Are some of these reviews and ratings serious? If you’re looking for a safe, middlebrow, humorless workshop novel where the threads are tied in a neat...moreAre some of these reviews and ratings serious? If you’re looking for a safe, middlebrow, humorless workshop novel where the threads are tied in a neat bow, “Carolina Moon” isn’t for you. Now, if you’re looking for raw, purposefully messy and brilliant tragicomedy, "Carolina Moon" is up your alley.
McCorkle, as another reviewer wrote, “can do no wrong.” For whatever reason, there’s a dearth of tragicomic realism in contemporary American fiction; it’s amazing how humorless American writers have become over the last two decades, unless they’re writing postmodern irony that merely parodies itself. McCorkle consistently fills the tragicomic void in my contemporary fiction reading life. “Carolina Moon” is real deal, old school tragicomedy, a dash of Flannery with a heaping dose of Eudora, her biggest influence (she's said so in interviews). Oh, and her prose is killer. (less)
A wonderful, multi-voiced novel that's socially engaged without becoming didactic. Humor, spunk, and pathos are all here and Nussbaum's depiction of i...moreA wonderful, multi-voiced novel that's socially engaged without becoming didactic. Humor, spunk, and pathos are all here and Nussbaum's depiction of institutional culture rings true for this reader who spent two years of his childhood in a state mental hospital. At several points I stopped reading and said, "yes, she got it!" Like here (see quote below), when writing from the POV of Michelle Volkmann, an unlikeable "recruiter" for Whitney-Palm. Whitney-Palm purchases the contracts of state-run facilities and operates those facilities on the cheap to turn a profit. Michelle visits shelters and recruits potential patients to fill beds at Whitney-Palm facilities; she also checks up on WP facilities periodically to (supposedly) make sure they're compliant. However, her boss, Tim, is constantly worried about "overhead," and most of her visits involve seeking ways to cut costs. You get the drift:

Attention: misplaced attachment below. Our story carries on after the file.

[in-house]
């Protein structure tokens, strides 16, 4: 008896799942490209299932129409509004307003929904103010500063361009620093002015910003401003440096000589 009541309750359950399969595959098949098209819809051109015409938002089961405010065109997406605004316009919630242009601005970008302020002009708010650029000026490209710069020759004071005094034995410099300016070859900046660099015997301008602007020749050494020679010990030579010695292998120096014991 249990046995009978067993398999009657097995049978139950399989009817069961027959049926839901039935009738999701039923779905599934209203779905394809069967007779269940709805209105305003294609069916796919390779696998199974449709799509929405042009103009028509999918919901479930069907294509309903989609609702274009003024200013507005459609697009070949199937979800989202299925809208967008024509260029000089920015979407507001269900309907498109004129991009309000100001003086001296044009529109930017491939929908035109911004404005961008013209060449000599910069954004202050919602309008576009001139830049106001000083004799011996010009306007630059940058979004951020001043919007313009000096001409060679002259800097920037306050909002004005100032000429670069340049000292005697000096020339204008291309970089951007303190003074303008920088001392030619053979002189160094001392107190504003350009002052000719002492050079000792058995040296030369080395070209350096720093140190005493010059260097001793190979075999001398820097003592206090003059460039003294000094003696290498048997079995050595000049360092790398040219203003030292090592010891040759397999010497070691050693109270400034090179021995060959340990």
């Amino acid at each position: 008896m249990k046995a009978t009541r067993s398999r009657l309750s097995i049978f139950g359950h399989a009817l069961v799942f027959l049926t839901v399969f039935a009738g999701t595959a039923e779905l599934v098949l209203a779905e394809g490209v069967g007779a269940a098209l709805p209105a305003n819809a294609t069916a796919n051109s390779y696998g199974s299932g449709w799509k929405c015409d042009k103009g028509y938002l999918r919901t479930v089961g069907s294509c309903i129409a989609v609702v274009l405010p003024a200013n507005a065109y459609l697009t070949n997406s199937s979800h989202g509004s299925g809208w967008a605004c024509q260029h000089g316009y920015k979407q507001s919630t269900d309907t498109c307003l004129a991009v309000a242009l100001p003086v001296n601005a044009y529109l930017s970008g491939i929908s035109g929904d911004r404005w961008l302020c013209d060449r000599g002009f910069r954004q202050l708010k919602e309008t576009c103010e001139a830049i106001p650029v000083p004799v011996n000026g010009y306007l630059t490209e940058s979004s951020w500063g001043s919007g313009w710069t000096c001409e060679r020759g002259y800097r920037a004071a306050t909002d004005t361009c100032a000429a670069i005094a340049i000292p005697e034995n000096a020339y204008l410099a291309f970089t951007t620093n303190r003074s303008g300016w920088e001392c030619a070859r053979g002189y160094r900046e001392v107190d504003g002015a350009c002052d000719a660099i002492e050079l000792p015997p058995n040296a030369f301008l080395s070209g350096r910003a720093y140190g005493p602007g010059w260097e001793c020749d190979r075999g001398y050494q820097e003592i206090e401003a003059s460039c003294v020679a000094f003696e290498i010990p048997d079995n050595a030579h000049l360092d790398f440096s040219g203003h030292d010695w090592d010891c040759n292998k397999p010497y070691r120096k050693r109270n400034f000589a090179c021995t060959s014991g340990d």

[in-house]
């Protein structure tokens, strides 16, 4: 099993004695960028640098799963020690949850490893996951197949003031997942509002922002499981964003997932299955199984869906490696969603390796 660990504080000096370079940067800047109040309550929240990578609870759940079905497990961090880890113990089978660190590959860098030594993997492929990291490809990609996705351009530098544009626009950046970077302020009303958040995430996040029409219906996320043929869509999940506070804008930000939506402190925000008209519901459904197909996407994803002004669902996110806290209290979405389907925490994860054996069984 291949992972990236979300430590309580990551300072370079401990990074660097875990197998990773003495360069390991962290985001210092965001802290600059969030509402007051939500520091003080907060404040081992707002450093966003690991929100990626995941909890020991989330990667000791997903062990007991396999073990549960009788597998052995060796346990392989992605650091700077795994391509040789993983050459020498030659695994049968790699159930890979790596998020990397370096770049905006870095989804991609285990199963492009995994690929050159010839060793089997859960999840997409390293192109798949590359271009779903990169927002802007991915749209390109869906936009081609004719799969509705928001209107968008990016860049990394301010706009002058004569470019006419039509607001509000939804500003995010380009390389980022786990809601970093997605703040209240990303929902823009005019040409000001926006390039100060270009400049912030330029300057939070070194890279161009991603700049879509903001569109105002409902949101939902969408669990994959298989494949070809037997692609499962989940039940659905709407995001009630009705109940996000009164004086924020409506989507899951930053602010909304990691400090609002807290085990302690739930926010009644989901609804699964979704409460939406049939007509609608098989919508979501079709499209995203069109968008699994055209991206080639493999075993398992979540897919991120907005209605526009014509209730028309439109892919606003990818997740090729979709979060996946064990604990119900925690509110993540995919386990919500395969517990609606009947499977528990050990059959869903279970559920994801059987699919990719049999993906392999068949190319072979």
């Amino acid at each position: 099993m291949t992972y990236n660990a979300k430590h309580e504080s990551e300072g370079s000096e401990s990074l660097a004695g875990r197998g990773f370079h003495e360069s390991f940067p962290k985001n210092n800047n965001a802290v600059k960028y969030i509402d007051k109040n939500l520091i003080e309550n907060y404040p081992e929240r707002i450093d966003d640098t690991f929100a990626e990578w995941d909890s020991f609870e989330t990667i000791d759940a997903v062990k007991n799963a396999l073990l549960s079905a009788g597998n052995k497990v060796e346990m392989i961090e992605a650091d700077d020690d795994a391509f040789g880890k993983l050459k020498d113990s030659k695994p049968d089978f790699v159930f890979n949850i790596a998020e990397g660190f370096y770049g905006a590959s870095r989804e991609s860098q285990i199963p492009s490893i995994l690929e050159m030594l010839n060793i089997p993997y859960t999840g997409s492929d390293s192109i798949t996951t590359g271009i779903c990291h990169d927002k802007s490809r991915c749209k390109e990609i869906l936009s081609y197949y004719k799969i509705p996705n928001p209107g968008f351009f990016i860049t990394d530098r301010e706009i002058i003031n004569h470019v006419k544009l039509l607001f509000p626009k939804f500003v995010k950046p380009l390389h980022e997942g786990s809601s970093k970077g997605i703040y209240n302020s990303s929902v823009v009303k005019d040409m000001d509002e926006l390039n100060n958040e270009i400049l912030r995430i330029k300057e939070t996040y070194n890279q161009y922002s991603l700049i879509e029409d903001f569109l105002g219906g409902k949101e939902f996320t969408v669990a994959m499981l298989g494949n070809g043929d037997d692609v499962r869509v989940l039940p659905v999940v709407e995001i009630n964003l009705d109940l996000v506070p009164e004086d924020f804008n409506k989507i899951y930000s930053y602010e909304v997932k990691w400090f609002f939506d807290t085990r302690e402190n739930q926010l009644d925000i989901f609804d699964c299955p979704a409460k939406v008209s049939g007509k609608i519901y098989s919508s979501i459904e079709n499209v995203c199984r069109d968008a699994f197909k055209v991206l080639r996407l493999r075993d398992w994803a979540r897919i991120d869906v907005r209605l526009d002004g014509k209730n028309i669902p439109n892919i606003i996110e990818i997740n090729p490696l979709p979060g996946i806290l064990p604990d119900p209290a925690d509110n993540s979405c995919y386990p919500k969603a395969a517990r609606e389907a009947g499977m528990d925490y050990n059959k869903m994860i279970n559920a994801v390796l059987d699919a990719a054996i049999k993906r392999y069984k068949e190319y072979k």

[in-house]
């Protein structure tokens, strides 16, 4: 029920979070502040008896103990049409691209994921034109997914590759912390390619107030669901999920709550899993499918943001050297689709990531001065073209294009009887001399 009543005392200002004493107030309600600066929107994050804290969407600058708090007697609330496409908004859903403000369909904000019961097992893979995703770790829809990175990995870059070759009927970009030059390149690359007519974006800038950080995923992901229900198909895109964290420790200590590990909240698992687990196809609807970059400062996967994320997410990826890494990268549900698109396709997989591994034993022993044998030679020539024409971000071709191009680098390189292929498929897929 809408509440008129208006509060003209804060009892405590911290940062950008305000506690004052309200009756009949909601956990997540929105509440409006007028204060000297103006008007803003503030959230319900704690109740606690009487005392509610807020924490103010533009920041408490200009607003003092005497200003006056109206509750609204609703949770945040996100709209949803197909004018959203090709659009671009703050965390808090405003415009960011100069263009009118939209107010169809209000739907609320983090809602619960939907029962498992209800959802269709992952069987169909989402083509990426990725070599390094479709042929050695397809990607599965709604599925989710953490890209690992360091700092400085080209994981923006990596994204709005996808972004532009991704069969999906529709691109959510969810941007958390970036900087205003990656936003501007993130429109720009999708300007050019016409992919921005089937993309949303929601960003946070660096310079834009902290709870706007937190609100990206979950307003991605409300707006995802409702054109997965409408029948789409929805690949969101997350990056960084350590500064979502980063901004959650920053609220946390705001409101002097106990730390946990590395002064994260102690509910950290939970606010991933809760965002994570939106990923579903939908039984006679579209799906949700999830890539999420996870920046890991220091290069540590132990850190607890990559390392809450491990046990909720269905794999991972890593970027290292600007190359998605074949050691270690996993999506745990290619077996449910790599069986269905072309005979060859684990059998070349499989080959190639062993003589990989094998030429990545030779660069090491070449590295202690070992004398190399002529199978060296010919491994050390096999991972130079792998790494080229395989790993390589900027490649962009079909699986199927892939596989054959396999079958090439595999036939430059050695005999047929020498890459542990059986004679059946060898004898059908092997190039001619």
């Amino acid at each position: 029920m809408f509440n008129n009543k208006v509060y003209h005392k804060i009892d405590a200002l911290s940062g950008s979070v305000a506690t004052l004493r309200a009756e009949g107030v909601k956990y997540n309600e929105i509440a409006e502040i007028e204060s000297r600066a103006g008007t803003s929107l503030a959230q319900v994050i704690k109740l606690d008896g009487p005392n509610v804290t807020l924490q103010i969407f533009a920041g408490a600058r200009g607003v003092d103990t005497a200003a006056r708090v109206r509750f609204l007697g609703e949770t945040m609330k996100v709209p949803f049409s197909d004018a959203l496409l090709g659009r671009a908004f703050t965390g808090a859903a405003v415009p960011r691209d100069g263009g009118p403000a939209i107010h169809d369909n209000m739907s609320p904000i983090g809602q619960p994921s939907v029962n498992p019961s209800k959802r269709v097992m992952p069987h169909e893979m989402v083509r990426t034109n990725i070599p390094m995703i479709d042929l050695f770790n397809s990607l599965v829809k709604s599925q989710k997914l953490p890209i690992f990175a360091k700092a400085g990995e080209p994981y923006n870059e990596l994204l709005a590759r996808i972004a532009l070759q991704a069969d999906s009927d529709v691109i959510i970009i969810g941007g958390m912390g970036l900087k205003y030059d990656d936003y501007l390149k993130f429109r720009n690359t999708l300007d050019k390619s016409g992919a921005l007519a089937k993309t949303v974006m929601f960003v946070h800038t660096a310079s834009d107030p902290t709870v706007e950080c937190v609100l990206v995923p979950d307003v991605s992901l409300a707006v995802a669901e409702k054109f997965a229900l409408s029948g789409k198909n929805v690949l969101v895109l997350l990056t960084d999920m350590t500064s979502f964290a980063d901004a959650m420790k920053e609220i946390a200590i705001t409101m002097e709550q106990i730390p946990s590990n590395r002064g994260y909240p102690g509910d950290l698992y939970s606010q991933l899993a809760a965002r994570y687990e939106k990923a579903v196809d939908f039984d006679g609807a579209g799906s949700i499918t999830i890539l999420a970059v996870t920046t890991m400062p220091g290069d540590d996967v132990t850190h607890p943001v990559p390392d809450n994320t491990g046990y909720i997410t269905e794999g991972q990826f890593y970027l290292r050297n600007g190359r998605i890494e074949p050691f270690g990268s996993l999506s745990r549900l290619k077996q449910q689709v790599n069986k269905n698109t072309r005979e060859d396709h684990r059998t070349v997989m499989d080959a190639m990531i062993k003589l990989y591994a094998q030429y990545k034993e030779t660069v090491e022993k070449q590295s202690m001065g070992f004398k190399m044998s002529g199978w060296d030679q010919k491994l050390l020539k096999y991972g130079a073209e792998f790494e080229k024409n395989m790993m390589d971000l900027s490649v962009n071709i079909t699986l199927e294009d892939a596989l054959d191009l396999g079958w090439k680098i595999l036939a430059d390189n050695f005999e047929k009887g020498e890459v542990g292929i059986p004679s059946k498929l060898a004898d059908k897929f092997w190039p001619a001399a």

"There's a couch with orange-and-blue plastic seat cushions and the TV is on even though no one is in there. One thing about these kinds of places is the TV is always on" (217).
So true--and especially interesting to read from the POV of Michelle, who, like Tim, views the kids and hospital as commodities. She doesn't understand the cultural complexity of the day room (where TVs play endlessly) as a meeting place, a place of deep humanity and camaraderie, where the din of Price is Right comingles with the voices of patients and staff. And, even when the day room is empty--as is the case here--the TV plays on and the "noise" travels the halls and under patients' doors. The noise is comforting, a reminder of a world beyond sterile walls and barbwire fences.
Now, I have to agree with another reviewer that Nussbaum errs when referring to Puerto Ricans as "immigrants." Puerto Ricans are not immigrants because of the 1917 Jones-Shafroth Act. If you recall, when Obama appointed Sonia Sotomayer to the Supreme Court, several media outlets claimed she was the daughter of immigrants, which caused a stir. Ricky, who is Puerto Rican, refers to his parents as immigrants. How did Nussbaum's editor miss this? Ricky is too smart and aware of his cultural heritage, so I don't buy his naivete as first-person unreliability.
That said, "Good Kings Bad Kings" is a necessary, honest and heartbreaking read about a population society would rather ignore. (less)